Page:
Tuesday, June 7, 2016

Finally some progress [on the graphics front].

The game actually moved past the "janky prototype" phase in this past week. I finally added some theme, but it took forever to zero-in on it. I knew I wanted a glitchy aesthetic and for the bricks to be somewhat representative of robotic bugs or some mechanical "body horror" thing or growth. Well, as it turns out making a good representative sprite on such a small scale, with limited palette, and on top of that, keeping them more or less rectangular (after all they need to work well as breakout bricks) is really hard. The sprites that look good on their own, end up looking really distracting once few of them are spawned in the game...not good  After spending close to a week on trying to make representative sprites I somehow found myself googling fictional 80s computer UIs. So I decided to try that. After all, Pico-8 is an 80s fantasy console, so an 80s aesthetic wouldn't hurt. After delving into artstyles of Tron, cyberpunk and 80s retrofuturism in general, I knew I was onto something.


Now, instead of trying to squeeze in some H.R Giger-esque cybernetic growths and other assorted horrors into tiny Pico-8 sprites (you can see some of my passable attempts here on the right), I am going with a simpler neon style reminiscent of  "as seen on TV" 80s computer interfaces. Those simple sprites will be applicably distressed with glitchy graphical effects (and glitchy game mechanics, coding skills permitting) to make the game more pleasing to the eye and to reinforce the theme of fighting against computer viruses, bugs in code, whathaveyous.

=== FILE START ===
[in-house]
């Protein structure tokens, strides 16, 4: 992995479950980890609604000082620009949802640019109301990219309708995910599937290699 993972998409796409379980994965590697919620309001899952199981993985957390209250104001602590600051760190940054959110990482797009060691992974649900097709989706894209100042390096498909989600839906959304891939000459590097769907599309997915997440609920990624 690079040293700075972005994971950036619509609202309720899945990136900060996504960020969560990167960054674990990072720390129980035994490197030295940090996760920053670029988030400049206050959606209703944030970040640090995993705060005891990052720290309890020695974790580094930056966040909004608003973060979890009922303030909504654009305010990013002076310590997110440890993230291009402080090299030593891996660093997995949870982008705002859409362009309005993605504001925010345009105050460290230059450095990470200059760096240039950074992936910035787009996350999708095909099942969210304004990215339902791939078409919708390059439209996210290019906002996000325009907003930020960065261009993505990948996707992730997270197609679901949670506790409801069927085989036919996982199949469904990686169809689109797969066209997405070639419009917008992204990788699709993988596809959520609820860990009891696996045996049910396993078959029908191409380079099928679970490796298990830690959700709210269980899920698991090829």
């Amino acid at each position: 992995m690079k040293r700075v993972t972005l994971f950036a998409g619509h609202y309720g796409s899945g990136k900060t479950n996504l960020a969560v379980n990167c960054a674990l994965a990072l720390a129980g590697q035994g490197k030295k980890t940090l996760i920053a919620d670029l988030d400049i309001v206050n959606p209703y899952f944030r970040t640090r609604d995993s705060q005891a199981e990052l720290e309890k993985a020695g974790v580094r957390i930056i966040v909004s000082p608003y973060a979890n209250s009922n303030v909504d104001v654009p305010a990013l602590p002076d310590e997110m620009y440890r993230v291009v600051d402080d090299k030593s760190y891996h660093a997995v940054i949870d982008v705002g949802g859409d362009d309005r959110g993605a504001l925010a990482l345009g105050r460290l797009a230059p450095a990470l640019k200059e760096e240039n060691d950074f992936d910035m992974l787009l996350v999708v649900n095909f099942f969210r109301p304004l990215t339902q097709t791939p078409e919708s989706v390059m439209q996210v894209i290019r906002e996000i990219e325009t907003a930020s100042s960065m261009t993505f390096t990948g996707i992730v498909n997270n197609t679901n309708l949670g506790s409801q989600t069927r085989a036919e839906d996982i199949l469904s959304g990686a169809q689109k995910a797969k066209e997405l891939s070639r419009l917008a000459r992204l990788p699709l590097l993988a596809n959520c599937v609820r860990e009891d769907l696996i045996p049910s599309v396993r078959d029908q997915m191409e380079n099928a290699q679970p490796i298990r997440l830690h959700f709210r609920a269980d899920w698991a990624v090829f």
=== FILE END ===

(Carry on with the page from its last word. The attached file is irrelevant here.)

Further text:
So far I only implemented the basic brick. I didn't go any further because: 1. I didn't make a final list of enemy/brick types, and 2. Adding more types will require re-writing of the code for creating those sprites, and I don't even have an algorithm for that yet. Nevertheless, I am happy with this style so far. It is simple enough not to be distracting to the player, but representative enough to carry the theme. For what it's worth, the "computer noise" inside the bricks is the thing that makes the sprite truly stand out. Both the idea and the code for this effect are blatantly stolen from the Ryukyu Circuit cart. Because why should you take precious sprite space for an animation that you can procedurally generate? This is another example that reinforces me that choosing Pico-8 was the right fit for me. Being able to lookup the source code to of existing carts to see how others have solved similar problems or implemented a cool feature is an amazing learning tool for someone like me. Before I dug into that source code, I was ready to make the exact same effect with sprites. It would take much more time and I am quite sure it wouldn't look as good when limited to few frames of animation. Now, I only need one sprite and few lines of code. Awesome! Also, a big shout out goes to Dan Anderson from Pico-8 Slack, who once again helped me understand code where my own brain has failed me. The code for the circuit cart doesn't have many comments, so I couldn't find the function responsible for the noise effect. But Dan could. Thanks Dan!

As for those mechanical sprites above, I might expand on them and use them in some robot inspired shooter in the future... I like their angular style, but man, do they suck as breakout bricks.

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